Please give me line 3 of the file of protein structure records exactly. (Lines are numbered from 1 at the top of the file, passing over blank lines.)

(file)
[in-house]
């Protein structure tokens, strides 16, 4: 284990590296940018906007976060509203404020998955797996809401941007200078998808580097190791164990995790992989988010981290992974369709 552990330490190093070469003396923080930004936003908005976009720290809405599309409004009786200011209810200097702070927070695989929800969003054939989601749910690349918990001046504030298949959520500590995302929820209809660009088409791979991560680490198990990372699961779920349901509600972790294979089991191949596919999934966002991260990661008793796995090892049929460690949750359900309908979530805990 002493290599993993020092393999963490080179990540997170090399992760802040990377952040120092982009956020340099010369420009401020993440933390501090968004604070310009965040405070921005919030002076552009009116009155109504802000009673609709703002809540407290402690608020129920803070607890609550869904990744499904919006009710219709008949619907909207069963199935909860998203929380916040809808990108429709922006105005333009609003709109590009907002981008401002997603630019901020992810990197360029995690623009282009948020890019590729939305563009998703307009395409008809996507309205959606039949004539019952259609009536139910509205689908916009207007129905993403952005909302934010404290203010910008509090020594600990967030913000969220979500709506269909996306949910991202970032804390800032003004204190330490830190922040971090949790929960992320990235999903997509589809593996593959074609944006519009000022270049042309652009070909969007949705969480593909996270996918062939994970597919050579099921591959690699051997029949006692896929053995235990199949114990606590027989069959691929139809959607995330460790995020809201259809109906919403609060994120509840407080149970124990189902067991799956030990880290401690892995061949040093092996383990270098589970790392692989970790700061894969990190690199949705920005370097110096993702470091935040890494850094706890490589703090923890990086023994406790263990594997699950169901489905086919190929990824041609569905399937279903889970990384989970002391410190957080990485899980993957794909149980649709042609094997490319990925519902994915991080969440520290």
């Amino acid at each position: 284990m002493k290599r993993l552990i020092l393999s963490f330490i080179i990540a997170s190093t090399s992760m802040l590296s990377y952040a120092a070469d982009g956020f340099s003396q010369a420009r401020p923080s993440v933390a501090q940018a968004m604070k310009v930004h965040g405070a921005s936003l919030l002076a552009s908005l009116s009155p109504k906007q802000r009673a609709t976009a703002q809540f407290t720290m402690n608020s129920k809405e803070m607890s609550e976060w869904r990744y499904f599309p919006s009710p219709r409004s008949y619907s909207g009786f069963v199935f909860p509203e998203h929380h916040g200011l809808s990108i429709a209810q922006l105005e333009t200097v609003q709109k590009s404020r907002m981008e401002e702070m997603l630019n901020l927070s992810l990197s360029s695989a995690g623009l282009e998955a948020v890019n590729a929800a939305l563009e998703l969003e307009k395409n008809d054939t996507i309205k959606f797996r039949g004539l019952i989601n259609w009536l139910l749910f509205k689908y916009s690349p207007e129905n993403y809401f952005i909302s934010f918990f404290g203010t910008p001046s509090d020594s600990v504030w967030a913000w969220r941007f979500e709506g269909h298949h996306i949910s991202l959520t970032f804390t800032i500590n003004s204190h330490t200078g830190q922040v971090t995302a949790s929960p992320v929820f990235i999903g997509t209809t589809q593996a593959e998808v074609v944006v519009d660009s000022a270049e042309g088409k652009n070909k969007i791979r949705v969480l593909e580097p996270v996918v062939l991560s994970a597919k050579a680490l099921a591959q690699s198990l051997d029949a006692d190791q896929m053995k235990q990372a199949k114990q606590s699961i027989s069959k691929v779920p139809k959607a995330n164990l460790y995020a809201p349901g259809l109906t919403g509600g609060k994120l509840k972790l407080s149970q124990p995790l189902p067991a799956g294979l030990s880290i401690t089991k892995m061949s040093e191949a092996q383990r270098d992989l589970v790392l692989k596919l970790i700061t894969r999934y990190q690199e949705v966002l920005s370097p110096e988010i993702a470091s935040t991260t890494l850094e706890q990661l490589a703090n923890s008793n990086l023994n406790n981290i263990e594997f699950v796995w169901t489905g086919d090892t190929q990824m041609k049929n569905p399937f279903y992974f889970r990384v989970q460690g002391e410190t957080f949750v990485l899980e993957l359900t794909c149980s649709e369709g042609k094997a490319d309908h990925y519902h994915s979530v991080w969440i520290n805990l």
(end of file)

């Amino acid at each position: 284990m002493k290599r993993l552990i020092l393999s963490f330490i080179i990540a997170s190093t090399s992760m802040l590296s990377y952040a120092a070469d982009g956020f340099s003396q010369a420009r401020p923080s993440v933390a501090q940018a968004m604070k310009v930004h965040g405070a921005s936003l919030l002076a552009s908005l009116s009155p109504k906007q802000r009673a609709t976009a703002q809540f407290t720290m402690n608020s129920k809405e803070m607890s609550e976060w869904r990744y499904f599309p919006s009710p219709r409004s008949y619907s909207g009786f069963v199935f909860p509203e998203h929380h916040g200011l809808s990108i429709a209810q922006l105005e333009t200097v609003q709109k590009s404020r907002m981008e401002e702070m997603l630019n901020l927070s992810l990197s360029s695989a995690g623009l282009e998955a948020v890019n590729a929800a939305l563009e998703l969003e307009k395409n008809d054939t996507i309205k959606f797996r039949g004539l019952i989601n259609w009536l139910l749910f509205k689908y916009s690349p207007e129905n993403y809401f952005i909302s934010f918990f404290g203010t910008p001046s509090d020594s600990v504030w967030a913000w969220r941007f979500e709506g269909h298949h996306i949910s991202l959520t970032f804390t800032i500590n003004s204190h330490t200078g830190q922040v971090t995302a949790s929960p992320v929820f990235i999903g997509t209809t589809q593996a593959e998808v074609v944006v519009d660009s000022a270049e042309g088409k652009n070909k969007i791979r949705v969480l593909e580097p996270v996918v062939l991560s994970a597919k050579a680490l099921a591959q690699s198990l051997d029949a006692d190791q896929m053995k235990q990372a199949k114990q606590s699961i027989s069959k691929v779920p139809k959607a995330n164990l460790y995020a809201p349901g259809l109906t919403g509600g609060k994120l509840k972790l407080s149970q124990p995790l189902p067991a799956g294979l030990s880290i401690t089991k892995m061949s040093e191949a092996q383990r270098d992989l589970v790392l692989k596919l970790i700061t894969r999934y990190q690199e949705v966002l920005s370097p110096e988010i993702a470091s935040t991260t890494l850094e706890q990661l490589a703090n923890s008793n990086l023994n406790n981290i263990e594997f699950v796995w169901t489905g086919d090892t190929q990824m041609k049929n569905p399937f279903y992974f889970r990384v989970q460690g002391e410190t957080f949750v990485l899980e993957l359900t794909c149980s649709e369709g042609k094997a490319d309908h990925y519902h994915s979530v991080w969440i520290n805990l």